The term repentance is not used in the Holy Scriptures in one and the same sense. In some passages of Holy Scripture it is used and taken to mean a person's entire conversion. For example, "Unless you repent, you will all likewise perish" (Luke 13:5). And, "There will be more joy in heaven over one sinner who repents" (Luke 15:7). But in Mark 1:15 and elsewhere, when repentance and faith in Christ (Acts 20:21), or repentance and forgiveness of sins (Luke 24:46-47), are mentioned as distinct, to repent means nothing other than to truly acknowledge sins, to be heartily sorry for them, and to stop doing them. This knowledge comes from the Law. It is not enough for saving conversion to God if faith in Christ is not added. The comforting preaching of the Holy Gospel offers His merits to all penitent sinners who are terrified by the preaching of the Law. The Gospel proclaims the forgiveness of sins, not to coarse and self-secure hearts, but to the bruised or penitent. The preaching of the Gospel must be added so that the repentance may lead to salvation and not to the Law's contrition or terrors.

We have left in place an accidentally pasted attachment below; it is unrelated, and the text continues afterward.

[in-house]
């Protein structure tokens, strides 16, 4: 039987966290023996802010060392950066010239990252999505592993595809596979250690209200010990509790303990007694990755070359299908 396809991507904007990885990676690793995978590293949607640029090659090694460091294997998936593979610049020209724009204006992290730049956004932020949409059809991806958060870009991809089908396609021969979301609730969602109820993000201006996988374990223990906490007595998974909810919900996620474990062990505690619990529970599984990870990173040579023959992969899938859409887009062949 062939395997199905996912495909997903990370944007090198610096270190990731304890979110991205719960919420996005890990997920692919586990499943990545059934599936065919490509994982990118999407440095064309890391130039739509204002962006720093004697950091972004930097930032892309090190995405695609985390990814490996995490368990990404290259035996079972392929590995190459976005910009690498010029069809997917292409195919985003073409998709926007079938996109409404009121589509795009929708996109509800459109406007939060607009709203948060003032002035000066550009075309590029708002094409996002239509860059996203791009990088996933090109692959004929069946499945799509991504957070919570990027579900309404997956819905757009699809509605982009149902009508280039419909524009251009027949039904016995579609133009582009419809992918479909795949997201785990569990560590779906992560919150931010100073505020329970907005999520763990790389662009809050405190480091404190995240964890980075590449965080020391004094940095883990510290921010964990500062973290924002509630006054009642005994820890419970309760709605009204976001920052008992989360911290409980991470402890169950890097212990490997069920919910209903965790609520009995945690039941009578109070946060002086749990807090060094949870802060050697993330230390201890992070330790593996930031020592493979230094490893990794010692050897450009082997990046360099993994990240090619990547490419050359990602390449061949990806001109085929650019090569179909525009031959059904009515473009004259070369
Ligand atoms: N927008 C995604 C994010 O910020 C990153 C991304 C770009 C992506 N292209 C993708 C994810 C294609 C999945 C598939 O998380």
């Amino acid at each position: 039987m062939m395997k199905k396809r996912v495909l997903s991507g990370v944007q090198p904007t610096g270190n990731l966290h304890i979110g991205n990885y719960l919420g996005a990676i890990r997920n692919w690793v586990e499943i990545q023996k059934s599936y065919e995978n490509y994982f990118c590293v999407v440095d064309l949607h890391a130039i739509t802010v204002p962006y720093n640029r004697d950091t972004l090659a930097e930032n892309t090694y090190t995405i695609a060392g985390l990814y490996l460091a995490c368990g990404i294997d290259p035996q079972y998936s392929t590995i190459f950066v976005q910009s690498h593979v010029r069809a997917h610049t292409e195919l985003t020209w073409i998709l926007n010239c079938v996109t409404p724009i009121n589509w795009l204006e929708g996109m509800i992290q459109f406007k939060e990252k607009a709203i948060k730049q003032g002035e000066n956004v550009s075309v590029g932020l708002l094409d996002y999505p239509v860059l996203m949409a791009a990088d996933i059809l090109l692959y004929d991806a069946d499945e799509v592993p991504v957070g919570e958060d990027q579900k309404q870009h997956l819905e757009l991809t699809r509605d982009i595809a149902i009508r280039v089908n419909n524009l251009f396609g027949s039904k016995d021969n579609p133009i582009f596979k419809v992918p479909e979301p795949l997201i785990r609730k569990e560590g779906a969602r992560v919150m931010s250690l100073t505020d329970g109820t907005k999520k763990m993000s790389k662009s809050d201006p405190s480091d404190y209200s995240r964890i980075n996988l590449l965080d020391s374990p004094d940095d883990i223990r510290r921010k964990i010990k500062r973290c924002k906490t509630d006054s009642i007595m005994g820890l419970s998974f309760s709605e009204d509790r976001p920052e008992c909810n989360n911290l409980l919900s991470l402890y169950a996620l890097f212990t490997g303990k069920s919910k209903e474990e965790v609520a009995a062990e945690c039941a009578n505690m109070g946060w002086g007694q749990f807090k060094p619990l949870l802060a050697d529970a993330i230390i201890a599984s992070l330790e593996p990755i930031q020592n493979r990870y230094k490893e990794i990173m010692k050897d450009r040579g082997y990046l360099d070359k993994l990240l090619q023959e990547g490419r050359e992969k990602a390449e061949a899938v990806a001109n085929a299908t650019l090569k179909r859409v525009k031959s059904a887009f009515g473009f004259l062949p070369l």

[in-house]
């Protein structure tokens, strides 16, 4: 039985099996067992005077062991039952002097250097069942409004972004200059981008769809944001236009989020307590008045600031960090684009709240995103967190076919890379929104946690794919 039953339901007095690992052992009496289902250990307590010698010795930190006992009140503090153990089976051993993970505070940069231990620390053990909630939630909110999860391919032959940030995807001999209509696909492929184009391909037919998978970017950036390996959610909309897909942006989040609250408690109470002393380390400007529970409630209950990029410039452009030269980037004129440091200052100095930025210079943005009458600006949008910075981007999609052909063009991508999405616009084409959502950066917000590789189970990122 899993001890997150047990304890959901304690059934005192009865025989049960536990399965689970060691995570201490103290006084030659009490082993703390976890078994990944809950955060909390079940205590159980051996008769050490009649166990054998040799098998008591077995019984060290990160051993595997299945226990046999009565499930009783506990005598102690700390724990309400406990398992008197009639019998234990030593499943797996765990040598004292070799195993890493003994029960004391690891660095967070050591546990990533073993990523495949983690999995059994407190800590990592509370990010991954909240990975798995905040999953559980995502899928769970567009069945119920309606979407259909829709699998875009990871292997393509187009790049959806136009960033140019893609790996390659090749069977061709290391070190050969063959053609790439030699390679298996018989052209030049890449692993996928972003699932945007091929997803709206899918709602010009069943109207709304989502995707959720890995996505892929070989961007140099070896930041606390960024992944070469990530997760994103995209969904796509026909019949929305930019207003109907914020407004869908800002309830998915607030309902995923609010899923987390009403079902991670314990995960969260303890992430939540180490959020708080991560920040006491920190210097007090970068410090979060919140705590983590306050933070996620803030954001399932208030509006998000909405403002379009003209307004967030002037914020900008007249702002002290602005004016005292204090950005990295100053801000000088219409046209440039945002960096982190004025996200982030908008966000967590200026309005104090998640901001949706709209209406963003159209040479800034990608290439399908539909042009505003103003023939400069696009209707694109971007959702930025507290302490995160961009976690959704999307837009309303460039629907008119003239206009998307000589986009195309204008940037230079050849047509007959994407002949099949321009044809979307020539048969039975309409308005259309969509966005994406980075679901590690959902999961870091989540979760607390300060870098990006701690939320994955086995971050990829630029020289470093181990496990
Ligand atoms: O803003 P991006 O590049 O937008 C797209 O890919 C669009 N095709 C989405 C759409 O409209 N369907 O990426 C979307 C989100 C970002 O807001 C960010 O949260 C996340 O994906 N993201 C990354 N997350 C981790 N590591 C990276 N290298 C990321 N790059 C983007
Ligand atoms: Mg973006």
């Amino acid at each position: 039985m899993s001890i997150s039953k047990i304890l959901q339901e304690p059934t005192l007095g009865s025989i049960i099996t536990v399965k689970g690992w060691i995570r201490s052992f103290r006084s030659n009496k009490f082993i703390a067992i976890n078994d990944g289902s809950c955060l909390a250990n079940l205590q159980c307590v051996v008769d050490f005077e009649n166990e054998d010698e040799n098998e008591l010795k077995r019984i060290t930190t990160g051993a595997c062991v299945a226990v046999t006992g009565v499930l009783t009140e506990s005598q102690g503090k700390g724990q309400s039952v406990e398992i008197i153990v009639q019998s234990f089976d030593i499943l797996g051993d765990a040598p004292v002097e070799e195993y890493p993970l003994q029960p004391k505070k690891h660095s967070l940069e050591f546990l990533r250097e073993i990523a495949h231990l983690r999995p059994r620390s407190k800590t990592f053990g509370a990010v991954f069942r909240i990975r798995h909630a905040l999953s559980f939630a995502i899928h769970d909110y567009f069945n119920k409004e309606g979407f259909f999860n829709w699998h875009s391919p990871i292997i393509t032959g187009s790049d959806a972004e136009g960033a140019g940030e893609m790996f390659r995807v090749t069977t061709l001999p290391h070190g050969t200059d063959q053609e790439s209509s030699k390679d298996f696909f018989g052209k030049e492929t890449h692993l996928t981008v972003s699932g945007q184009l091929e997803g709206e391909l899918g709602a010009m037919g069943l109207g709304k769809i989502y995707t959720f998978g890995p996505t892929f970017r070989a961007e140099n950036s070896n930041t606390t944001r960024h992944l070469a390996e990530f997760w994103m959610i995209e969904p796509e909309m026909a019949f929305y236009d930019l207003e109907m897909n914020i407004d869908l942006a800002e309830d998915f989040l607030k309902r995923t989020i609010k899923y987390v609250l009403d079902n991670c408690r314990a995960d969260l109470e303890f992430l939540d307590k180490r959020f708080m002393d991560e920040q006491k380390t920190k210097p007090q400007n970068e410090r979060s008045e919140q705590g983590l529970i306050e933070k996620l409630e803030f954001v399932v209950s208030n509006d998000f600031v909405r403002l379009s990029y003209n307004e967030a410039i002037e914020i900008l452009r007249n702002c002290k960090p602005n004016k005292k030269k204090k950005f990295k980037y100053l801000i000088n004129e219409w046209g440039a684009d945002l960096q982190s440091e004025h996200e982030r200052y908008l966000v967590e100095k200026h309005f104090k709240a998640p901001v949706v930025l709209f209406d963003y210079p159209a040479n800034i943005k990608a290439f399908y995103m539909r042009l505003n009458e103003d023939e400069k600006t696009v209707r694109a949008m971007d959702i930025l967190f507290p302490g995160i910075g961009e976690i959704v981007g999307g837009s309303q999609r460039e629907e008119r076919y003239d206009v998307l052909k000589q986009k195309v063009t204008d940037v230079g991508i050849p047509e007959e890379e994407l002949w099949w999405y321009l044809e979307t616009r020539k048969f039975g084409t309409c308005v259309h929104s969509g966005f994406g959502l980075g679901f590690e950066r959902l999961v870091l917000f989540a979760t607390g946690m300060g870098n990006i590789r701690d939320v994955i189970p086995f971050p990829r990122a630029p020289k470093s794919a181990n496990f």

Merely preaching the Law, without Christ, either makes proud people, who imagine that they can fulfill the Law by outward works, or forces them utterly to despair. Therefore, Christ reveals His wrath from heaven on all sinners and shows how great it is. (paragraphs 7-10)
Condensed from CONCORDIA: THE LUTHERAN CONFESSIONS, copyright 2005,2006 by Concordia Publishing House. Used by permission. All rights reserved. To purchase a copy of CONCORDIA, call 800-325-3040.